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Judea

Word count: 674

Song Cycle by Samuel Bugatch

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?. My soul is dark [ sung text not yet checked against a primary source]

Language: English

Translation(s): DAN DUT FRE FRE GER GER GER GER GER GER NYN RUS

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My soul is dark - Oh! quickly string
  The harp I yet can brook to hear;
And let thy gentle fingers fling
  Its melting murmurs o'er mine ear. --
If in this heart a hope be dear,
  That sound shall charm it forth again --
If in these eyes there lurk a tear, 
  'Twill flow -- and cease to burn my brain --

But bid the strain be wild and deep,
  Nor let thy notes of joy be first:
I tell thee -- Minstrel! I must weep,
  Or else this heavy heart will burst --
For it hath been by sorrow nurst,
  And ached in sleepless silence [long]1 --
And now 'tis doom'd to know the worst,
  And break at once -- or yield to song.


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1 in some versions, "too long"

Submitted by Emily Ezust [Administrator]

?. The harp the monarch minstrel swept [ sung text not yet checked against a primary source]

Language: English

Translation(s): FRE GER GER

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The harp the monarch minstrel swept,
   The King of men, the loved of Heaven,
Which Music hallow'd while she wept
   O'er tones her heart of hearts had given,
   Redoubled be her tears, its chords are riven!
It soften'd men of iron mould,
   It gave them virtues not their own;
No ear so dull, no soul so cold,
   That felt not, fired not to the tone,
   Till David's lyre grew mightier than his throne!

It told the triumphs of our King,
   It wafted glory to our God;
It made our gladden'd valleys ring,
   The cedars bow, the mountains nod;
   Its sound aspired to heaven and there abode!
Since then, though heard on earth no more,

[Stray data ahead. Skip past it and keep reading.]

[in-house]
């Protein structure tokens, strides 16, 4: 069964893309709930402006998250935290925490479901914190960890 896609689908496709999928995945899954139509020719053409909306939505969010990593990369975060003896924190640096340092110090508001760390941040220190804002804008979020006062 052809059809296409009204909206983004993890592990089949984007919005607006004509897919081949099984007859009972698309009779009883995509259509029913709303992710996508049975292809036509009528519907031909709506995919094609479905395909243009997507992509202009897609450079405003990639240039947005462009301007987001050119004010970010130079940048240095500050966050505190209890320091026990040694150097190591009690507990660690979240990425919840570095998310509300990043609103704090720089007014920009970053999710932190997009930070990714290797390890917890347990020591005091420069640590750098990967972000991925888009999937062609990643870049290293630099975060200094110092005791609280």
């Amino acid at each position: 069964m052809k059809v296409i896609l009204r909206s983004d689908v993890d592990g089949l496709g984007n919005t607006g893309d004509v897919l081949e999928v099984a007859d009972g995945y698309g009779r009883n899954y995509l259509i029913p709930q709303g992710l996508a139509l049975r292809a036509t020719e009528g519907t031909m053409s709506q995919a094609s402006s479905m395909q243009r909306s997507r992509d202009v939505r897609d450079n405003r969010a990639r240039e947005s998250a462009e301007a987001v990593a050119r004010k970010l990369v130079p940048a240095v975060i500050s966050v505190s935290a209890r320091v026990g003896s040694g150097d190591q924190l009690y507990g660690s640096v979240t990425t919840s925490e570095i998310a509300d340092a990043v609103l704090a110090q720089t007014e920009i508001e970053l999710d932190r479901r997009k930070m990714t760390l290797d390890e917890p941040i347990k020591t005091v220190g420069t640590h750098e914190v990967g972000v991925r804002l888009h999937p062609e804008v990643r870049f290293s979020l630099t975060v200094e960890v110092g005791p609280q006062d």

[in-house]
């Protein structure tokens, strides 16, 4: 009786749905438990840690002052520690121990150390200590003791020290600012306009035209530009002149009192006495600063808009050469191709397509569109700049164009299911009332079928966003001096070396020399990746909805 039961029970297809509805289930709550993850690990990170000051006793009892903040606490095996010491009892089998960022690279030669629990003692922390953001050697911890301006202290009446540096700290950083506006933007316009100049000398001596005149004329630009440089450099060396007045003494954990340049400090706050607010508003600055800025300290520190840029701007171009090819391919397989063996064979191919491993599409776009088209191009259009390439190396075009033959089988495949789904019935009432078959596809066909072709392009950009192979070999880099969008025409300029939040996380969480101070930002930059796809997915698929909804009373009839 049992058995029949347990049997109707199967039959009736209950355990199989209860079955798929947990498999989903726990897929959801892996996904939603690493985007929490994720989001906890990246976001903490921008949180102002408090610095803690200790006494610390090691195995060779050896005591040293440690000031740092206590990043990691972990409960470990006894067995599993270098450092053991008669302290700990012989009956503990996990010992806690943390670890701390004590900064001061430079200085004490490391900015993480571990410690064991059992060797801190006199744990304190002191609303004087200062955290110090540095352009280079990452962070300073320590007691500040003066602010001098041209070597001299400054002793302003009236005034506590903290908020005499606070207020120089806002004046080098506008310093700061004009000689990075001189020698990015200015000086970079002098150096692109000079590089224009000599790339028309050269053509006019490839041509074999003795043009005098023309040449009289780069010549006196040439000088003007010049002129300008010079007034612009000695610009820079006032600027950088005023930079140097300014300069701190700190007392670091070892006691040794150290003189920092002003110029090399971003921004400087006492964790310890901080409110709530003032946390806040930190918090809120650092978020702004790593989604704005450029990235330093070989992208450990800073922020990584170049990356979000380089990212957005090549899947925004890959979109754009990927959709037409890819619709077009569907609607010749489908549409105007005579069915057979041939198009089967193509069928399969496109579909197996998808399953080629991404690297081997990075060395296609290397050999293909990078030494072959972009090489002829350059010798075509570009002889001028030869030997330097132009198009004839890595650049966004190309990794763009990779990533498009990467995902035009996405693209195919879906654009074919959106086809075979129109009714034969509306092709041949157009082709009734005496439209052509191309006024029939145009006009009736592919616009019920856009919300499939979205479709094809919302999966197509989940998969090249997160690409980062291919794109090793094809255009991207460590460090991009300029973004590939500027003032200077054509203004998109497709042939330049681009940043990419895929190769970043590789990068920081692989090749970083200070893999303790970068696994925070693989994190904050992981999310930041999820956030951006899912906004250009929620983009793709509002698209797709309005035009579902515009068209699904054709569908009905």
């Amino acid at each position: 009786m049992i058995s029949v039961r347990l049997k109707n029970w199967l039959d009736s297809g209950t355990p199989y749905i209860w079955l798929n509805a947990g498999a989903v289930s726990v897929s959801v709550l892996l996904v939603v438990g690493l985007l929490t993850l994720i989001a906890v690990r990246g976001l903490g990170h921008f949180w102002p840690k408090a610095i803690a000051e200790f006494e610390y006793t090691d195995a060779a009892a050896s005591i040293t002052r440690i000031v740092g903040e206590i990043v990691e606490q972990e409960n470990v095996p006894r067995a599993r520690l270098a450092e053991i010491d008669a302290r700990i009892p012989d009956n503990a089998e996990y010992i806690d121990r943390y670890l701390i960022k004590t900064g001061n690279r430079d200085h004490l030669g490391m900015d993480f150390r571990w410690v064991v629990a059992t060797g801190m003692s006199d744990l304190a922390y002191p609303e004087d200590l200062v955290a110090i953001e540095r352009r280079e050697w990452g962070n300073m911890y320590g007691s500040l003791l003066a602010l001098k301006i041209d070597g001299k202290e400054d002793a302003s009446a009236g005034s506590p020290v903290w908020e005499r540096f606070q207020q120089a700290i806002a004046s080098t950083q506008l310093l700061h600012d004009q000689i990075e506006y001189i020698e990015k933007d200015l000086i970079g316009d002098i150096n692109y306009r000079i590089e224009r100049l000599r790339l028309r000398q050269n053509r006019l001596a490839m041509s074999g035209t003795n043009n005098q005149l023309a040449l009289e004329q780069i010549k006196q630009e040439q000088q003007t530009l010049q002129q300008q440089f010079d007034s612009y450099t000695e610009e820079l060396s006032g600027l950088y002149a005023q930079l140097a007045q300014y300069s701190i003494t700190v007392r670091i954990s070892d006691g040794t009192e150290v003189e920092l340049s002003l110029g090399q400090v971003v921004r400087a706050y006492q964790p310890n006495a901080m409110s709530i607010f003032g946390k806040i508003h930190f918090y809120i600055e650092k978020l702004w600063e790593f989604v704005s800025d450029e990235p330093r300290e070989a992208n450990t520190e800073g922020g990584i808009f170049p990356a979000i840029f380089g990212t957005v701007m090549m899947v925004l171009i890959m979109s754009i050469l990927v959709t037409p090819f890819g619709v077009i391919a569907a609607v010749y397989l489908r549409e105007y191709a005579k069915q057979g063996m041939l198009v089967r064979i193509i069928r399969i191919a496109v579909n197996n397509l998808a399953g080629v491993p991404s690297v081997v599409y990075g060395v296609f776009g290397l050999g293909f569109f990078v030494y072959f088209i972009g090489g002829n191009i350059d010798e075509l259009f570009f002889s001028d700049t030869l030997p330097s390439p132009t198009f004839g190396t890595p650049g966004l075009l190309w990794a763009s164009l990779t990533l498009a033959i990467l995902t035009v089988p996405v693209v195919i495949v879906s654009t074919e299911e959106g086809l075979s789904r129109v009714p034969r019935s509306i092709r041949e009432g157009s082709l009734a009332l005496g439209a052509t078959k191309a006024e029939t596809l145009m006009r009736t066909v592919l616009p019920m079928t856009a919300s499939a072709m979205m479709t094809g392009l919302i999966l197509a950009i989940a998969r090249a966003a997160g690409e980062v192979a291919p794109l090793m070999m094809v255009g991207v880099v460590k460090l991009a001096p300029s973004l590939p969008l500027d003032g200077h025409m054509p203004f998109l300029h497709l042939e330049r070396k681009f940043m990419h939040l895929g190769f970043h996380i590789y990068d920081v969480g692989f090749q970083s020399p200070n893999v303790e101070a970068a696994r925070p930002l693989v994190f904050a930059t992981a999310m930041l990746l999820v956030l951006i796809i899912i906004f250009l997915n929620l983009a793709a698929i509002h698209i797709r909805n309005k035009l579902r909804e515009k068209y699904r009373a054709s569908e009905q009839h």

Devotion and her daughter Love
Still bid the bursting spirit soar
   To sounds that seem as from above,
   In dreams that day's broad light can not remove.


Submitted by Emily Ezust [Administrator]

?. On the Day of the Destruction of Jerusalem [ sung text not yet checked against a primary source]

Language: English

Translation(s): FRE GER

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From the last hill that looks on thy once holy dome
I beheld thee, oh Sion, when rendered to Rome.
'Twas thy last sun went down, and the flames of thy fall
Flash'd back on the last glance I gave to thy wall.

I look'd for thy temple, I look'd for my home,
And forgot for a moment my bondage to come;
I beheld but the death fire that fed on thy fane,
And the fast-fettered hands that made vengeance in vain.

On many an eve, the high spot whence I gazed
Had reflected the last beam of day as it blazed;
While I stood on the height and beheld the decline
Of the rays from the mountain that shone on thy shrine;

And now on that mountain I stood on that day,
But I mark'd not the twilight beam melting away;
Oh! would that the lightning had glared in its stead,
And the thunderbolt burst on the conqueror's head!

But the gods of the pagan shall never profane
The shrine where Jehovah disdain'd not to reign;
And scattered and scorn'd as thy people may be,
Our worship, oh Father, is only for thee!


Submitted by Andrew Shackleton

?. On Jordan's Banks [ sung text not yet checked against a primary source]

Language: English

Translation(s): FRE GER GER GER GER GER

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On Jordan's banks the Arab's camels stray,
  On Sion's hill the False One's votaries pray.
The Baal-adorer bows on Sinai's steep -
  Yet there even there - oh God! they thunder sleep:

There - where thy finger scorch'd the tablet stone!
  There - where thy shadow to they people shone!
Thy glory shrouded in its garb of fire:
  Thyself - none living see and not expire!

Oh! in the lightning let thy glance appear,
  Sweep from his shiver'd hand the oppressor's spear!
How long by tyrants shall thy land be trod?
  How long thy temple worshipless, Oh God?


Submitted by Emily Ezust [Administrator]

?. In the valley of waters [ sung text not yet checked against a primary source]

Language: English

Translation(s): FRE

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In the valley of waters we wept o'er the day
When the host of the stranger made Salem his prey,
And our heads on our bosoms all droopingly lay,
And our hearts were so full of the land far away.

The song they demanded in vain -- it lay still
In our souls as the wind that hath died on the hill;
They call'd for the harp -- but our blood they shall spill
Ere our right hand shall teach them one tone of our skill.

All stringlessly hung on the willow's sad tree,
As dead as her dead leaf those mute harps must be;
Our hands may be fetter'd -- our tears still are free,
For our God and our glory -- and, Sion! -- Oh, thee.


Submitted by Emily Ezust [Administrator]

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